I really didn't know what to expect when we traveled to Idaho this past weekend. Having grown up in Texas, I naturally was brought up to believe that the Lone Star State took up most of the United States. Any other state outside of it was just filler and all Idaho does is grow potatoes. I never have felt more blessed to be wrong.
Lewiston, Idaho, was one of the most beautiful places I have ever been. Mesmerizing mountains rolled into emerald-green hills set amongst purple skies. That landscape continued for miles as candy-apple red barns sprouted from the folds of green like something from a priceless piece of art. The only thing I could fathom to do was sending a text message to dad and let him know what I was experiencing. The message he returned grounded me for a moment and allowed me to stop, for the first time in a long time, and realize how truly blessed I am to be me.
"And to think some people don't believe in God. When you look at something like that, you can't help but not to see God's touch. Soak it in, buddy. I'm so proud that football has given you the opportunity to experience things like you are experiencing now."
He was right and it made me think. For as long as I can remember, I have based my identity and self-worth off the way I perform on the gridiron and that who I am and what I do directly relates to my abilities as a football player. I have and always will take great pride in that fact. However, in those mountains in Idaho, for the first time in a long time, I felt small.
I quickly snapped out of my trance as a domed structure took shape in the distance. It was none other than the 16,000-seat Kibbie Dome, home of the Idaho Vandals. The unique sports complex always has intrigued me, even before I knew it would be a battleground. Not only is it the home of Vandals Football, but Idaho's basketball, tennis and indoor track & field teams compete there, as well. I honestly can say that it is one of the most unique places I have ever played and I never will forget it. Not just because of the structure, but because of what that site now means to UTSA Football.
UTSA Football is a winning program. Having clinched seven wins with our latest at Idaho, we are guaranteed a winning season in just our second year of existence. Not only is it the first winning football season in school history, but it occurred during our first year as a Football Bowl Subdivision team. I could feel the magnitude of the situation the entire week leading up to the game. There was just something in the way our coaches talked to us. There was urgency in their voices. To us, as players, it was just another game, but to the coaches, it was their chance to prepare us for something we would remember the rest of our lives.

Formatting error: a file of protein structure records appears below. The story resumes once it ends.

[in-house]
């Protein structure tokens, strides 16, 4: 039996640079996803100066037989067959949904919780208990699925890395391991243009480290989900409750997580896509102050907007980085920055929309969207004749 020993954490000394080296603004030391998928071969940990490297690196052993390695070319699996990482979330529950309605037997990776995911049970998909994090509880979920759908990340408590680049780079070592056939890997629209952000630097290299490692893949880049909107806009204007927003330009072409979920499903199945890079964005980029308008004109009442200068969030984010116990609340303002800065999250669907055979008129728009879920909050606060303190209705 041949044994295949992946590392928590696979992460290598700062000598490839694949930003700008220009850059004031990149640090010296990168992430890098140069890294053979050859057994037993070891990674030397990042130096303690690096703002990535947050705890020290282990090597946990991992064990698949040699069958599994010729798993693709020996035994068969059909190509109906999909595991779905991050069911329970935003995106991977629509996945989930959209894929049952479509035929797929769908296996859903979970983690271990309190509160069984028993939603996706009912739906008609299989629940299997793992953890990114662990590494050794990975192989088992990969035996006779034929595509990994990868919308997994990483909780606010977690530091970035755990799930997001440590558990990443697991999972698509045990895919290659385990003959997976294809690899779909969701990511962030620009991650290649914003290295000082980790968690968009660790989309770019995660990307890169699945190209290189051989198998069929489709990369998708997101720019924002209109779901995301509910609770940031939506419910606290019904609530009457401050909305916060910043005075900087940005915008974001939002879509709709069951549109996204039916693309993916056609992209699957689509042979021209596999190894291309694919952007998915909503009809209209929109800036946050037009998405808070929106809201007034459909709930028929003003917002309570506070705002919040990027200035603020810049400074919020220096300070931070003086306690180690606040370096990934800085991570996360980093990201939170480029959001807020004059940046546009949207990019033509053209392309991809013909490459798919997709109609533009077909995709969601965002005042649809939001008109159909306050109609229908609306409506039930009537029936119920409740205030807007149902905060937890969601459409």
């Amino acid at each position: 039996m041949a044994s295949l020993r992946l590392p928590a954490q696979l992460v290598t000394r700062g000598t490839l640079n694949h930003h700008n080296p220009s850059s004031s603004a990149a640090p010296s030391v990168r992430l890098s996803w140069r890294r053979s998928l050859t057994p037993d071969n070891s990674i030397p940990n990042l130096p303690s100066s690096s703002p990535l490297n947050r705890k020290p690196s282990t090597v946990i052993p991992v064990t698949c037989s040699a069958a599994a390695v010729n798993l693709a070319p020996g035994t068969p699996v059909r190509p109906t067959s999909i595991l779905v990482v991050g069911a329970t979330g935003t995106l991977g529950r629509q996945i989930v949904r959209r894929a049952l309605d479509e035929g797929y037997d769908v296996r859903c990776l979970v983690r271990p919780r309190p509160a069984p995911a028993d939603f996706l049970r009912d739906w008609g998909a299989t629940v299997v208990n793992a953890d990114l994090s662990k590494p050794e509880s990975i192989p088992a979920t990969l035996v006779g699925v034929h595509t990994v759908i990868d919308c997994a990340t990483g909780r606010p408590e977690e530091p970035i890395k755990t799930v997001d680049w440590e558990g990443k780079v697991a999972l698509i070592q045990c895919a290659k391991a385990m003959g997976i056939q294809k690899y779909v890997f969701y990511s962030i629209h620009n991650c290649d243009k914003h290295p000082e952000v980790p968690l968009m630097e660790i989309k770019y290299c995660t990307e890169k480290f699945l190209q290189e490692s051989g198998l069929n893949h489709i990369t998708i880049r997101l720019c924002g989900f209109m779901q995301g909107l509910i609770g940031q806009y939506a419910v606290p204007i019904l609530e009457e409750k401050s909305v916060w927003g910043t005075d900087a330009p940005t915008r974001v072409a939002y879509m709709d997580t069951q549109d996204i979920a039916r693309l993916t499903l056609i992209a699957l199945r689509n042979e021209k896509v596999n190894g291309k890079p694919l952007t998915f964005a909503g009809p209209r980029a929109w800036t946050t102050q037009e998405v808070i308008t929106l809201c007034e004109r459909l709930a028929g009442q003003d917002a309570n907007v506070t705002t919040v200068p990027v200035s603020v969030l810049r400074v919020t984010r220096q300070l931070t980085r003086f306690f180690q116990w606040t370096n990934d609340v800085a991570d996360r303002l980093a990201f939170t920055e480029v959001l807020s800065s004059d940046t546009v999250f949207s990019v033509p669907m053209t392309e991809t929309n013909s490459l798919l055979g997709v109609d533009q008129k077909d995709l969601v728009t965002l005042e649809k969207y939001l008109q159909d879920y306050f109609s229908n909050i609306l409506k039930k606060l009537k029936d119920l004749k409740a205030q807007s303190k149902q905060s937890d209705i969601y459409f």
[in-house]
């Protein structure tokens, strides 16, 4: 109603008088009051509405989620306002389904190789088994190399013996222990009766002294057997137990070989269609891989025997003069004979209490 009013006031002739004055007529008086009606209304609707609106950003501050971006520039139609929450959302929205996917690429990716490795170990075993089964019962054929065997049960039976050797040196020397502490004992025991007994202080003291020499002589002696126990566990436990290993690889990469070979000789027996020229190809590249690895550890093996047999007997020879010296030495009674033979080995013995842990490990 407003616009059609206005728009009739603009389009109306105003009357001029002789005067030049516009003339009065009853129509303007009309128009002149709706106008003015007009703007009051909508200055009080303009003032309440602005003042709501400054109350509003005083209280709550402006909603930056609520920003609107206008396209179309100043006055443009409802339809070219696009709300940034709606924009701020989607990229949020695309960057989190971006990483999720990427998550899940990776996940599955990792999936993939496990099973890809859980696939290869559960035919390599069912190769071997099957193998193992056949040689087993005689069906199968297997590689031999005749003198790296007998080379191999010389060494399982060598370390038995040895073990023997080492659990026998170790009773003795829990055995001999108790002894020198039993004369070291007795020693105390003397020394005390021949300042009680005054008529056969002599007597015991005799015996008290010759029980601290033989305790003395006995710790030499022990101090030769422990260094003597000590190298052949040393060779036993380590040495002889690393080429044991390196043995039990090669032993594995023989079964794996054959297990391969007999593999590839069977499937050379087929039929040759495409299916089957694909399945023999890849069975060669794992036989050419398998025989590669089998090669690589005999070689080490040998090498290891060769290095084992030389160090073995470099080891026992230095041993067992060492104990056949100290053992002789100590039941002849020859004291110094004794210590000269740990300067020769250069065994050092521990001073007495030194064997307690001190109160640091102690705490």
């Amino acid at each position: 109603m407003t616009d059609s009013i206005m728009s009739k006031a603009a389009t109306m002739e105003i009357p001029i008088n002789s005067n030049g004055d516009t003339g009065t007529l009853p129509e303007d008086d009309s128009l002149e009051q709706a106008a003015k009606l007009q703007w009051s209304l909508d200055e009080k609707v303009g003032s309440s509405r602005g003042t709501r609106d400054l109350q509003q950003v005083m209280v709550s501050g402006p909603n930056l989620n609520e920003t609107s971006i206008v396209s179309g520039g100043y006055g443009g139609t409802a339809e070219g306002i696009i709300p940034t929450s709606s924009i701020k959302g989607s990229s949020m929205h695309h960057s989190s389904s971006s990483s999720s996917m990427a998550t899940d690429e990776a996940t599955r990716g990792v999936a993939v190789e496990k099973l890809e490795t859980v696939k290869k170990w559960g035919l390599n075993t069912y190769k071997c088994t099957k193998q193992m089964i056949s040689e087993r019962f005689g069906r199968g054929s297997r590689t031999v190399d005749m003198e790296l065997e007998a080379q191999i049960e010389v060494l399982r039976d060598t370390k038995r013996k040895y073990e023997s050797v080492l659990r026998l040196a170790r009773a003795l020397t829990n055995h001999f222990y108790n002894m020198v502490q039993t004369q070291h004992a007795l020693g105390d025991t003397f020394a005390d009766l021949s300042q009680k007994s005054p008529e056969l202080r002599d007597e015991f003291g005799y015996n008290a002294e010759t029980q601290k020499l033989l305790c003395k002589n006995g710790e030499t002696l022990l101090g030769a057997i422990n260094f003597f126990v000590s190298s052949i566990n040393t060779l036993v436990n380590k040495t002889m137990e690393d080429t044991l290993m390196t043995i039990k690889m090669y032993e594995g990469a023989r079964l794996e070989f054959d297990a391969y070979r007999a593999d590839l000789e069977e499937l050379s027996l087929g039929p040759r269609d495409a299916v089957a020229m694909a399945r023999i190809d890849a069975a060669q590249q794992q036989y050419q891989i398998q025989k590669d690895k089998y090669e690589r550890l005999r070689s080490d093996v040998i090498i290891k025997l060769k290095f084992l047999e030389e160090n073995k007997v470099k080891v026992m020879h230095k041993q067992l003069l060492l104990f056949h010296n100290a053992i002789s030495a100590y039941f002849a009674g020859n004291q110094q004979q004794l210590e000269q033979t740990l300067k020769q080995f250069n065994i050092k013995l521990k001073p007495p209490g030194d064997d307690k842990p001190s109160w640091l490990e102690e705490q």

The last time I had a winning football season was in the spring of my eighth grade year when I was fortunate enough to help lead the North Texas Raiders of the Texas Select Football League to a State Championship. Yeah, I agree, that sounds pretty odd, right? I am a Division I football player and yet I hadn't experienced a winning record in more than six years. That just goes to show how hard it is to win football games and how much work and dedication goes into being successful. As a member of this year's Roadrunners team, I am proud to say that I am not surprised that we are a winning program. We have coaches and players that crave success. I hear people all the time trying to figure out what the "key" to success is. It's simple, yet complicated. You just have to want it.
Nobody wanted success more than my mother. That's why I figured her bout with cancer would be one of triumph, so when I visited the Intensive Care Unit of Plano Medical Center in Winter 2007, I figured I would walk into the room and see my mother in pain but with a plan of attack. Instead, I didn't see my mother at all. There was just a woman lying in the bed. An imposter. She resembled my mother down to every last feature, but it just wasn't her. It couldn't be. She didn't have that sparkle in her eyes or glisten in her smile. In fact, she didn't smile because she knew.
As an offensive lineman, my job is to protect. My whole life is centered on protecting people. However, I became a spectator as my mother slowly withered away in front of my eyes. I still can taste the bitterness. I still can hear her cries in the middle of the night. I still can see her staring at the ground, hopeless. I still can smell the flowers left over from the hospital. I still can feel her cold hands in mine while I told her everything was going to be okay. She just stared through me as I said it. I could do nothing to ease the pain. I could do nothing to stop it. I could do nothing to protect the most important woman of my life and that's what I will never get over.
I try to vindicate that every Saturday on the football field. If I couldn't protect her while she was here, I'll protect her while she's gone.
This upcoming Saturday is the last game of the season and the I-35 rivalry game against Texas State. We know what's on the line and we know what our job is. Roadrunners Nation, join my brothers and me in protecting this city, university and tradition of winning as we "Orange Out" the Alamodome. See y'all at the game.